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Start-up Tips for Seasonal Groundwater Systems
Make your start up trouble-free by ensuring your system is clear of coliform bacteria before you begin serving water to the public.
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If your water system only operates during the warmer part of the year, it will soon be time to think about reactivating it. Preparations should begin at least one month before you plan to serve water to customers. You will need time to evaluate the condition of your water system, make repairs, disinfect, and test to make sure the water system is free of coliform bacteria. If you don't already have one, purchase a chlorine residual test kit that measures from 0 to 4 mg/L of "free chlorine." Follow the steps below. Note: These steps do not address seasonal surface water systems.

Inspect the system. Install all components that may have been removed for winterization. Inspect all components of your water system for winter damage, including your distribution lines to locate all fixtures, review the Operations Manual and plans). If you identify any deficiencies, make the necessary repairs.

Winter erosion damage at springbox


For example, check to see that the well's sanitary seal is intact at the cap, as well as the screen on the vent. For springs, clear away dead and downed vegetation to eliminate cover for small animals, and check that the spring box lid is watertight and locked. Make sure the diversion ditch is clear of debris and directs surface water around the spring collection area. Check water storage tanks for damage to floats, valves, screens and wires (see Safety Precautions on the Disinfection page). Fix any tank leaks or other openings that might allow small animals such as mice or birds to come in contact with the stored water.

Activate the source(s). Make sure all drain valves are closed. Open or close main valves as shown in the Operations Manual. Even if a valve is already in the correct position for activation, this is a good time to "exercise" the valve by turning it back and forth through its full range. Finally, turn on the power to your source pump(s), or open the valve from the spring box.

Activate the treatment system (if applicable). Perform annual maintenance on pumps and components as recommended in the operations and maintenance manual. Turn on the power to the treatment equipment. For a chlorinated system, purchase fresh chlorine, mix fresh feed solution, replace or clean all lines and parts, and verify the feed rate of the feed pump. For other treatment, refer to the manufacturer and your operating procedures.

"Open" the system. Run water through the entire water system by opening hydrants, blow-offs, and faucets until flow is clear. Make sure pressure tanks are pressurized.

Disinfect. Disinfect and flush all sources, pressure tanks, storage tanks, and distribution lines. Leave chlorinated water in the system components and distribution lines for at least 24 hours. See System Disinfection Details.
Take care when flushing the chlorine from the lines and tank. Chlorine at this level will interfere with septic tank function and can injure or kill fish and amphibians. This water may either drain into the ground surface, or be dechlorinated with vitamin C (ascorbic acid) or sodium thiosulfate before discharging to septic tanks or near water bodies. Do not let this chlorinated water enter a stream, pond, or lake.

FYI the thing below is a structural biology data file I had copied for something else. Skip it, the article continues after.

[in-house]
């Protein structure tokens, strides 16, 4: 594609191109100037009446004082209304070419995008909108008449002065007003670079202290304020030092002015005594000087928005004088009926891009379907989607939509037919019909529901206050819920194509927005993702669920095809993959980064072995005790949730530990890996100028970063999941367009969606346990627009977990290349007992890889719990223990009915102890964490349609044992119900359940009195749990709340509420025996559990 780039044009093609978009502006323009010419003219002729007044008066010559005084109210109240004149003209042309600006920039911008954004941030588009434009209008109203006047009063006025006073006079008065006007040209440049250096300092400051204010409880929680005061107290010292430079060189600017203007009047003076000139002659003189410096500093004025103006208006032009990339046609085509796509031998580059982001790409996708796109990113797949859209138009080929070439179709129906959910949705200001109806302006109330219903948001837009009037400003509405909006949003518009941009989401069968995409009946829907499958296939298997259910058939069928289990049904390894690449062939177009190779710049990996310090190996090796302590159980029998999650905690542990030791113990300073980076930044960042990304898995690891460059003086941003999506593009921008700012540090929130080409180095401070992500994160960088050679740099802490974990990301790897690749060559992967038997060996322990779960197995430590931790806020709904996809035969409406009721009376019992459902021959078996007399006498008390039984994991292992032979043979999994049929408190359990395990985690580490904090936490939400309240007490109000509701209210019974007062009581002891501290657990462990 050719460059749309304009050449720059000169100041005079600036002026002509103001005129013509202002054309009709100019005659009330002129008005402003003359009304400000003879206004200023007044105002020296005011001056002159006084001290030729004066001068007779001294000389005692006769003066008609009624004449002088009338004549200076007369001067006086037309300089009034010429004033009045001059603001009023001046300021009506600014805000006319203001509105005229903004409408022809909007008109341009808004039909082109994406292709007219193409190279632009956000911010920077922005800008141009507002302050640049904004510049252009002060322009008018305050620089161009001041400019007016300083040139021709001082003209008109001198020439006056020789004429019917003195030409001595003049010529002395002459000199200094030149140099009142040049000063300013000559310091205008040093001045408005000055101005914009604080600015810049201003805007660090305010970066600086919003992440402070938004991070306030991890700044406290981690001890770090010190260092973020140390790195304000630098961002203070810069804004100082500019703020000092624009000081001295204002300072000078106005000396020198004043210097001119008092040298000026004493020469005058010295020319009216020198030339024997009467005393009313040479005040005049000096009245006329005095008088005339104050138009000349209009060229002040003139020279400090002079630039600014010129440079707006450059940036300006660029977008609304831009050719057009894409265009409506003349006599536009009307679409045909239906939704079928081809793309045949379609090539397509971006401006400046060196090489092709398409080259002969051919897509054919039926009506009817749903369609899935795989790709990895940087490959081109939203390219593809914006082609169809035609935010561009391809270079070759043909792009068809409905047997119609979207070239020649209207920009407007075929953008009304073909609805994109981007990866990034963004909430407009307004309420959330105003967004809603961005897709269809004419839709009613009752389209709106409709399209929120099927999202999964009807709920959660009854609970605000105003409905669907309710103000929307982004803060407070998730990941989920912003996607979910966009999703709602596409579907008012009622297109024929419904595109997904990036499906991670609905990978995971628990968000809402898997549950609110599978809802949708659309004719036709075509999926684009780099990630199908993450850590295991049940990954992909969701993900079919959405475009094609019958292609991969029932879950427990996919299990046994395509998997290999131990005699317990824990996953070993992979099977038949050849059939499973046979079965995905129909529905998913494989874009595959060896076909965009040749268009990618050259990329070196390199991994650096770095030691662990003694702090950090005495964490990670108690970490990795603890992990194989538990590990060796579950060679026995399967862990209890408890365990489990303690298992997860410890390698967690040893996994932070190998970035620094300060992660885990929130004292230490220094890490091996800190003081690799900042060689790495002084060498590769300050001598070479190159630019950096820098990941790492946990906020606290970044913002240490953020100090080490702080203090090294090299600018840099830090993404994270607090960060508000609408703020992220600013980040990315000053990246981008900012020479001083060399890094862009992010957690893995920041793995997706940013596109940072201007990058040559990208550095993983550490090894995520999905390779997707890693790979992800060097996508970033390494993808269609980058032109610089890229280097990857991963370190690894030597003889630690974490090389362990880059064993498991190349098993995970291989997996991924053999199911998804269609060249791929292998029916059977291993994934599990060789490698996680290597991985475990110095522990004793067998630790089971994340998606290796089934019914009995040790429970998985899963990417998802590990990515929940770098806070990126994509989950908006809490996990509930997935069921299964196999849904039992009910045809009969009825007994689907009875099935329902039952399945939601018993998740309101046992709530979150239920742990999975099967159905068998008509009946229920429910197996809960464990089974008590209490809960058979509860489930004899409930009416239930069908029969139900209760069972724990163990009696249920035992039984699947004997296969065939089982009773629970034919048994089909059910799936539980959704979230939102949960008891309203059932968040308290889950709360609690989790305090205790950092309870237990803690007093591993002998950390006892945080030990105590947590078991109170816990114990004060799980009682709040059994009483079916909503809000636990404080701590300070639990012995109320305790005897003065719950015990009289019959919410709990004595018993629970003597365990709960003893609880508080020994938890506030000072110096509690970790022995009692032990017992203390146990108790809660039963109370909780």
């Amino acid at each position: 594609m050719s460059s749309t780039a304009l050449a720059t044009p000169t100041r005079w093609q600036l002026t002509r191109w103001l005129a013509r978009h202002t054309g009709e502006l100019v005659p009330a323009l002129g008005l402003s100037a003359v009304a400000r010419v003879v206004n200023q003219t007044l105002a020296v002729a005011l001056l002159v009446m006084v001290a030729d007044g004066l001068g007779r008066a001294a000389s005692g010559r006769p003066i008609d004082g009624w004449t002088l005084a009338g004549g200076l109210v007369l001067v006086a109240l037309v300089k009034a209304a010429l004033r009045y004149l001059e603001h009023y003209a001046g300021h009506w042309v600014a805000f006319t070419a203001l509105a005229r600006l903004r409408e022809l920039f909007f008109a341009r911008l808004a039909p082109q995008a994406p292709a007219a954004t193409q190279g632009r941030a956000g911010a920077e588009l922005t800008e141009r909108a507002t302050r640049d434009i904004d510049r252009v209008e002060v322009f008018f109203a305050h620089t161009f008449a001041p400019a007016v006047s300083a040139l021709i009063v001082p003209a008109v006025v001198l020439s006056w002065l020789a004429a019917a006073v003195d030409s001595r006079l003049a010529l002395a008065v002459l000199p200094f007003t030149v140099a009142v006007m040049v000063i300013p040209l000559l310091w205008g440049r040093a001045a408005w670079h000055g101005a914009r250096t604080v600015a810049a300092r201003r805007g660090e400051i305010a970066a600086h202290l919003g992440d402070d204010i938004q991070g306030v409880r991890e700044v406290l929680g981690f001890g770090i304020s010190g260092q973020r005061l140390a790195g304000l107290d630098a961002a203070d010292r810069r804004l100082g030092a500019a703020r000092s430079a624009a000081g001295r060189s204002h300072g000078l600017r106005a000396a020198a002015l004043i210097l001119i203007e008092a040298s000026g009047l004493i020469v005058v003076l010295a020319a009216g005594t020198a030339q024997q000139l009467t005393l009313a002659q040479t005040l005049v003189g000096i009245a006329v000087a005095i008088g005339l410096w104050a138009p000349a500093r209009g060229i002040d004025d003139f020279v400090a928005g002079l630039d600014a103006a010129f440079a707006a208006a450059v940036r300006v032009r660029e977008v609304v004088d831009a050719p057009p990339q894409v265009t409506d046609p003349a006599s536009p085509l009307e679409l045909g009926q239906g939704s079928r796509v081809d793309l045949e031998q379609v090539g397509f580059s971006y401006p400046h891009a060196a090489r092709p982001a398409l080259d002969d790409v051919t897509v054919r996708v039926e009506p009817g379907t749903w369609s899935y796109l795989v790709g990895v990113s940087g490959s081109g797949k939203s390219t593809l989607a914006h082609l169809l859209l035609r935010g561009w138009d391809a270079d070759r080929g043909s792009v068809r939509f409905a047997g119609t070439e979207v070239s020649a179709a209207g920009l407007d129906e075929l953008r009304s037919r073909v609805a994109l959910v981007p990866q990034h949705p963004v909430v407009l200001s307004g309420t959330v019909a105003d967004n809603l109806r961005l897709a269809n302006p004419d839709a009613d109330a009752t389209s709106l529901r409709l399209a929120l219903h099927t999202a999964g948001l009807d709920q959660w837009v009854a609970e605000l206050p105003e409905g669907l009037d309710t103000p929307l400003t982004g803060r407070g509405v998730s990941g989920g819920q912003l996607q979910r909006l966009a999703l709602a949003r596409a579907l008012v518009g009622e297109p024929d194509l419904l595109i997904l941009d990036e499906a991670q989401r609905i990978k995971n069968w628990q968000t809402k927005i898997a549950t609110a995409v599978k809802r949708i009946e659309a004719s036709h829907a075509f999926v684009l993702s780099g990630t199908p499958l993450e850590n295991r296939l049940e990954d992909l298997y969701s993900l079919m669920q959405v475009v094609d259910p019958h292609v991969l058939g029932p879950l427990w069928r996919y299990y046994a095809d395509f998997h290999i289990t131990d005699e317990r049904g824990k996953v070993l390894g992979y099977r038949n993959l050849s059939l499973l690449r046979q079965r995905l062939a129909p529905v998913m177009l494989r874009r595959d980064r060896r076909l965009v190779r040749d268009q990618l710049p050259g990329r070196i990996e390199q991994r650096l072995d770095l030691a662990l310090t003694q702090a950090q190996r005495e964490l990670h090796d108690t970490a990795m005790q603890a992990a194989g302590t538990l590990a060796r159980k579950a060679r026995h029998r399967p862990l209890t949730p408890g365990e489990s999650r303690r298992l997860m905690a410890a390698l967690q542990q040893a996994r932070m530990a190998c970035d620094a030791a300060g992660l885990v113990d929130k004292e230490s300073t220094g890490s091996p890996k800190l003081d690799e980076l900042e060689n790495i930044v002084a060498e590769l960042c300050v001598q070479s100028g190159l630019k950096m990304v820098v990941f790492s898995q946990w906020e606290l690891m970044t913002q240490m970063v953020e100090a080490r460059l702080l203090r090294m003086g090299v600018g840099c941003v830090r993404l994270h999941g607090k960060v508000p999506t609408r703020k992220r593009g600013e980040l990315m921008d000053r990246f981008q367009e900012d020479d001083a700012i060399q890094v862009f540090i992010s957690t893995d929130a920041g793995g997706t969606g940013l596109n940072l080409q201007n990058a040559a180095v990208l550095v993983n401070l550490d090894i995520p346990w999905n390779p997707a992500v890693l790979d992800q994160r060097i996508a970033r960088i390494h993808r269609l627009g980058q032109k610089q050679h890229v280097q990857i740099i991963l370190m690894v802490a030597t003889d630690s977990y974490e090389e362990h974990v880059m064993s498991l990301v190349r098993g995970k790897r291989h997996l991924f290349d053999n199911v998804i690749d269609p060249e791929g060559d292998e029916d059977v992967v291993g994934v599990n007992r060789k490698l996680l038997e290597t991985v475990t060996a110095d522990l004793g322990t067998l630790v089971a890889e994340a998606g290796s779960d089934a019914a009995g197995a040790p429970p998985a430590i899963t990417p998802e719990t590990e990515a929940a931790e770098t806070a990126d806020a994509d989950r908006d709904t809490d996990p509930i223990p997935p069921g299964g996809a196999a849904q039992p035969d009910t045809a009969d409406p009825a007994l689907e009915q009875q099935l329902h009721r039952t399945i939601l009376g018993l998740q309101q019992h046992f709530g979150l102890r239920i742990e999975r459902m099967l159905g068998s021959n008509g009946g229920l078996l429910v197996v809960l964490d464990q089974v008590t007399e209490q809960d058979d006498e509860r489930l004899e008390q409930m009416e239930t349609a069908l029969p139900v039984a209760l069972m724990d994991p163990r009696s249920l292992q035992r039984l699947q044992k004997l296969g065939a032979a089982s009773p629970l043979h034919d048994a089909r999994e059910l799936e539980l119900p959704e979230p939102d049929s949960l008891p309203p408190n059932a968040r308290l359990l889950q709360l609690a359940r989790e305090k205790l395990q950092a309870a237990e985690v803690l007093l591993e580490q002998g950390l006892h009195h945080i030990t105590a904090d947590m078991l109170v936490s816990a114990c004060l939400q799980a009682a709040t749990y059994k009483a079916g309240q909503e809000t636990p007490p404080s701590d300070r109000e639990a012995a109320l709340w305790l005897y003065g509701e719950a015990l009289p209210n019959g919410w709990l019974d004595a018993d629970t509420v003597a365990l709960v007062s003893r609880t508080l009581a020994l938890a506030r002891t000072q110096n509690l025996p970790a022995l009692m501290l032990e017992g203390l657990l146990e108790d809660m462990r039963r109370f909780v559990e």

Flush. Once the sitting time is over, drain the components and flush the distribution lines with fresh water beginning with the taps closest to the source(s). Flush the system until the taste and odor of chlorine is not objectionable or the free chlorine residual is reduced to the amount needed for taking coliform samples (see next item). Make sure you don't damage a pump by drawing water down below a pump intake level. If you have a storage tank, watch the water level in the tank to ensure you maintain 20-30 psi of pressure in the distribution lines to prevent a back-siphon event. When you flush, keep chlorinated water away from all surface water such as lakes, streams, or ponds (see sidebar).

Collect coliform samples. After disinfection, take a preseason "special" bacteriological sample for testing at a certified laboratory (marking it "special" on the lab slip means that the information will be reported to the water system only, and will not count as required monitoring). Collect this sample when:
  • There is zero free chlorine residual measured throughout the system in a system that is not continuously chlorinated.
  • The free chlorine residual is at whatever level is "normal" or required for a system that is continuously chlorinated.
If the test results come back negative, the water system may be opened for public use. It is recommended to take another bacteriological sample about two weeks later to make sure the system still meets requirements.

Make sure the chlorine residual level has returned to the acceptable range before taking coliform samples or serving the water.

Respond to unsatisfactory coliform samples. If a coliform sample tests positive, re-evaluate the water system for cross connections or openings that would allow bacteria to enter. Repeat the chlorination procedure and look for problems in the system. If problems continue, call your regulating agency for assistance (see further information below).

Provide drinking water. When all the sampling results are satisfactory and the water system is operating as it should, you can start serving drinking water to the public.

Also wise to do during system start up: See Start-up To-do List.


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